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Campaign group urges National Portrait Gallery to cut ties with BP

A campaign group which aims to end fossil fuel sponsorship of cultural institutions and exhibits has submitted a complaint to the National Portrait Gallery urging them to end their sponsorship by petroleum giant BP.

BP barrel

25 July 2017

Culture Unstained, advised by law firm Leigh Day, have written to the gallery about its decision to renew its sponsorship agreement with BP. Culture Unstained believe that the sponsorship breaches the gallery’s internal and external polices and its legal obligations.
 
The campaigning organisation has asked the gallery to conduct a thorough process of due diligence in relation to its sponsorship by BP and make its outcome available to the public, taking into account the issues raised by their complaint. In addition, Culture Unstained has asked the gallery to create an ethics committee to scrutinise decisions where ethical questions are raised and revise its Ethical Fundraising Policy and Research Guidance.
 
In their letter of complaint Culture Unstained cite that BP’s contribution to climate change, the Deepwater Horizon disaster and its work with regimes who are suspected of human rights violations are all at odds with internal and external criteria for accepting corporate sponsorship.
 
On 28 July 2016 it was announced that BP had renewed its sponsorship of the gallery for a further five years, beginning in 2018.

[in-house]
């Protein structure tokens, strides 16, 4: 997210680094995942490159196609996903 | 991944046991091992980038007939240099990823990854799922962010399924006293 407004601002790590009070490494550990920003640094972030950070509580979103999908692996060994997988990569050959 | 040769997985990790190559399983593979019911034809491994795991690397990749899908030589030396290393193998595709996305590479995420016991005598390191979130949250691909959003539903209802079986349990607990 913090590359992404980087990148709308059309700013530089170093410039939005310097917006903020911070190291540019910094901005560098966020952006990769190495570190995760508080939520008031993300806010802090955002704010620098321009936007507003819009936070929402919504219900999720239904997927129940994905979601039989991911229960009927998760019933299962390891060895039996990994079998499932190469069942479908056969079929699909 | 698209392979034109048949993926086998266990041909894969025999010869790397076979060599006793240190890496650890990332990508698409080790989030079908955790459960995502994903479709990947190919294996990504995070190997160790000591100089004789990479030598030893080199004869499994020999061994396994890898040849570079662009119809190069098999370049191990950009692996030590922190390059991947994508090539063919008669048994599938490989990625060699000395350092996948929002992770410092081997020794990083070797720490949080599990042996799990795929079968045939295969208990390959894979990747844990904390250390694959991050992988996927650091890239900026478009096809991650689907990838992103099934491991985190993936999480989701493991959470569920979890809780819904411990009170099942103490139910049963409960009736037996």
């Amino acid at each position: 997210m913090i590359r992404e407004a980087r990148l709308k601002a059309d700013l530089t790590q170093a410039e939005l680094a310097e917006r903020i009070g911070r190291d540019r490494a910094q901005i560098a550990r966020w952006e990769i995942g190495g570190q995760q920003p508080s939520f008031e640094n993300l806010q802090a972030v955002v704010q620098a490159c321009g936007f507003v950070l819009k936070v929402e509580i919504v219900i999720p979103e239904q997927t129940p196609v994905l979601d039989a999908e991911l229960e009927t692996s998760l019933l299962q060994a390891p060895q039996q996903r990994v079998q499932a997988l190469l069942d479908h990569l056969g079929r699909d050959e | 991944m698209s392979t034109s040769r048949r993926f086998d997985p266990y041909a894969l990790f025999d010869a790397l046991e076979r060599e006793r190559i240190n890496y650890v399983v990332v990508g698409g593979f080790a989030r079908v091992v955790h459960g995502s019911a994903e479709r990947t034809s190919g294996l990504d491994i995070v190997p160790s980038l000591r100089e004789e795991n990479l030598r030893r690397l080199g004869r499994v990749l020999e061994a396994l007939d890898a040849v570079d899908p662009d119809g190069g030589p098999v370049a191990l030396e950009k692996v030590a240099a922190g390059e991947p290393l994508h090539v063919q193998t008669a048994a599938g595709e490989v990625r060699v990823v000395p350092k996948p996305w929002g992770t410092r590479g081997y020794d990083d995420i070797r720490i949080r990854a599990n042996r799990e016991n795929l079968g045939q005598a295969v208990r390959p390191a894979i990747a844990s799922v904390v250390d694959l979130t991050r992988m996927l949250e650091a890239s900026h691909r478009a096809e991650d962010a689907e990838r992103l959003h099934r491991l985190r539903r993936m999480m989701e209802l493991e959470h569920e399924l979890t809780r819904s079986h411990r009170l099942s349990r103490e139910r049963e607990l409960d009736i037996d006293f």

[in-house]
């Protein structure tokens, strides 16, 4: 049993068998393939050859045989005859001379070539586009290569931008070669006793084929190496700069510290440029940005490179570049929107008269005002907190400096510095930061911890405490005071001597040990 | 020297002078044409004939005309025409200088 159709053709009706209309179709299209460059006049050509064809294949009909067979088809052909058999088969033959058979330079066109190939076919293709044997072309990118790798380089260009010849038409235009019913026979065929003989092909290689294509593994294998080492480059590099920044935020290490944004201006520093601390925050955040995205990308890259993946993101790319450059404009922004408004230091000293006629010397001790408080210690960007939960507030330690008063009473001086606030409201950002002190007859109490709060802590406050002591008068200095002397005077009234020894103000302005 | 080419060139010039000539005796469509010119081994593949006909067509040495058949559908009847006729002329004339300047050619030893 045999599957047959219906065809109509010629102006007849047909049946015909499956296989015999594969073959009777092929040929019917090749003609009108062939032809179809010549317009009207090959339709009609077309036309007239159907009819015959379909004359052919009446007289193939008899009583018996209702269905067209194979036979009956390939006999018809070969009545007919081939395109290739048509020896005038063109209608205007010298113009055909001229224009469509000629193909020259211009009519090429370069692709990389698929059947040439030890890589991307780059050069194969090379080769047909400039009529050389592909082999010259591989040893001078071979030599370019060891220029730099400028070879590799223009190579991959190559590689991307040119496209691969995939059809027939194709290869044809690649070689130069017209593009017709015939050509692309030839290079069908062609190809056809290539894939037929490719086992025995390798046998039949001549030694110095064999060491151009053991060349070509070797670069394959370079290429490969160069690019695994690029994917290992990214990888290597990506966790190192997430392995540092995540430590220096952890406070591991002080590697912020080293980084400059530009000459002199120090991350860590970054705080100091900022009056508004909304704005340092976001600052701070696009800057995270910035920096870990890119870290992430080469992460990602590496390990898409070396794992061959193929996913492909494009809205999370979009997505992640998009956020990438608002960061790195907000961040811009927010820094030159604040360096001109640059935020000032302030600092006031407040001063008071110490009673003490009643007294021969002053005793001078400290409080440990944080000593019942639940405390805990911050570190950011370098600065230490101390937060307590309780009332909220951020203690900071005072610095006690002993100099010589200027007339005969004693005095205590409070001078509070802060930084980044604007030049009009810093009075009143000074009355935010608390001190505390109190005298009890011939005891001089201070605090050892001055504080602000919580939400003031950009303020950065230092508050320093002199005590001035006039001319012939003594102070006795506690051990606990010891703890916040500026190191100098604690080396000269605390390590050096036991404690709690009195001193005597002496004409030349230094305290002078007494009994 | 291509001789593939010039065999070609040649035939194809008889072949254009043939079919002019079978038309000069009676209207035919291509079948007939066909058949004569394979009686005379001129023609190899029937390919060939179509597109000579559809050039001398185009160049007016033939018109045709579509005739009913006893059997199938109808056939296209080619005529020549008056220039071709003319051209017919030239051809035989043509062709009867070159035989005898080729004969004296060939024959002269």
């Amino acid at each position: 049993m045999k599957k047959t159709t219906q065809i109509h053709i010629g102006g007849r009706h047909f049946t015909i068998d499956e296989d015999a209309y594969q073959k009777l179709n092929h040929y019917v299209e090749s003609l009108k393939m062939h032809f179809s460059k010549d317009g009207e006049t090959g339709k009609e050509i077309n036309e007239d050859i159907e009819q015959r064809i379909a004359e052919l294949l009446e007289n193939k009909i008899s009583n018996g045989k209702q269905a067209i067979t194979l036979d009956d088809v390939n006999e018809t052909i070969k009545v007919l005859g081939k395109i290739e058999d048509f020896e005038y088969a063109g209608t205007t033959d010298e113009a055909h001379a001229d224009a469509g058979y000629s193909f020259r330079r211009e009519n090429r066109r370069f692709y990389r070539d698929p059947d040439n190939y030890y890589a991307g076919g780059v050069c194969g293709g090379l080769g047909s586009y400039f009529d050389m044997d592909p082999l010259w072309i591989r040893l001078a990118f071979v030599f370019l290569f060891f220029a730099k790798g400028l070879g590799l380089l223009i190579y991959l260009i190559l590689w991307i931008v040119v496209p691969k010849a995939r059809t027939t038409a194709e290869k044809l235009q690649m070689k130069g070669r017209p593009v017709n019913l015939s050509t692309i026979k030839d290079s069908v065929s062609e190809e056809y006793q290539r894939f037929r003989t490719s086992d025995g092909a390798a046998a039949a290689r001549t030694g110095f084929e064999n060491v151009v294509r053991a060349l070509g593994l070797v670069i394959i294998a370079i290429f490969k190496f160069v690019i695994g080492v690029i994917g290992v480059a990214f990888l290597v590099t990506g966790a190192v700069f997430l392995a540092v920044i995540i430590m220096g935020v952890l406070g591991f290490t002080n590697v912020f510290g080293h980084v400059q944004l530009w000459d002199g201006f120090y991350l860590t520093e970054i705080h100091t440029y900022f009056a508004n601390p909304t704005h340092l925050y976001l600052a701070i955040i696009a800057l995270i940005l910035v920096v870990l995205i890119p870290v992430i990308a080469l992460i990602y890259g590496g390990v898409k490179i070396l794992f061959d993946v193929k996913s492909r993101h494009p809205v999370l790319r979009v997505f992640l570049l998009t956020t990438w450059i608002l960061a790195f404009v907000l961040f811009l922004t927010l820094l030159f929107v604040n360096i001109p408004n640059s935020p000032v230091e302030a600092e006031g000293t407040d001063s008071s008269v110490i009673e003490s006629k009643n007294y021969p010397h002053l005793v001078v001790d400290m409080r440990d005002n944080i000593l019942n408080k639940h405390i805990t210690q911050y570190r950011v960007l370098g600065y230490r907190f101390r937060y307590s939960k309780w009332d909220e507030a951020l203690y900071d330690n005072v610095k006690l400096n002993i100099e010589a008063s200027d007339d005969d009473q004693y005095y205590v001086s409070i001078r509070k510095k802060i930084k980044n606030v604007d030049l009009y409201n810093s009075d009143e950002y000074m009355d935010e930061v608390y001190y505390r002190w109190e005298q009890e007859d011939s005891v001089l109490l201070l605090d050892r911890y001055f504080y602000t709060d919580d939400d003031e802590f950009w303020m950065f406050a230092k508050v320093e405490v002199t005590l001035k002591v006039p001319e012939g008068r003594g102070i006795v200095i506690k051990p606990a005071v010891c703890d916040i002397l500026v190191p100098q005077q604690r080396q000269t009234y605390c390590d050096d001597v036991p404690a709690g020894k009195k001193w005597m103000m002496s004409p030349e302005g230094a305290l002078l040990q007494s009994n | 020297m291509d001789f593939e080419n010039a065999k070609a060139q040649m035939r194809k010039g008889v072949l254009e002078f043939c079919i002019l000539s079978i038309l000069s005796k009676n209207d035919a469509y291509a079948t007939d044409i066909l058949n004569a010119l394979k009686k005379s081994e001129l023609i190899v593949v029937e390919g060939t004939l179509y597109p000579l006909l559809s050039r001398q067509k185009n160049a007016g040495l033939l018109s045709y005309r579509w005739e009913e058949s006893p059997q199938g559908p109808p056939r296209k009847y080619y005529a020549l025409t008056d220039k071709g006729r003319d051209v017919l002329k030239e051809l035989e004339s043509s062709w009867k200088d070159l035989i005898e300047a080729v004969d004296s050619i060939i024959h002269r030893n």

Chris Garrard, campaigner at Culture Unstained, said:
 
“The National Portrait Gallery had a responsibility to carry out thorough research into BP before accepting its offer of sponsorship last year. Had it done so, it would have been clear that BP's close ties to regimes that violate human rights clashes with the principles set out in the Gallery's own Ethical Fundraising Policy.
 
“Either the Gallery didn't do that crucial research or it is simply unwilling to put its policy into practice. The Gallery now needs to urgently address this issue before it risks damaging the public's trust in it further.”
 
Rosa Curling, solicitor at Leigh Day, is advising Culture Unstained in relation to their complaint.
 
She said: “We hope that the detailed complaint sent to the National Portrait Gallery by Culture Unstained will prompt the gallery to re-examine its sponsorship relationship with BP.
 
“As a public institution the gallery must carry out thorough due diligence on all partners to ensure that the public’s trust can be upheld.”

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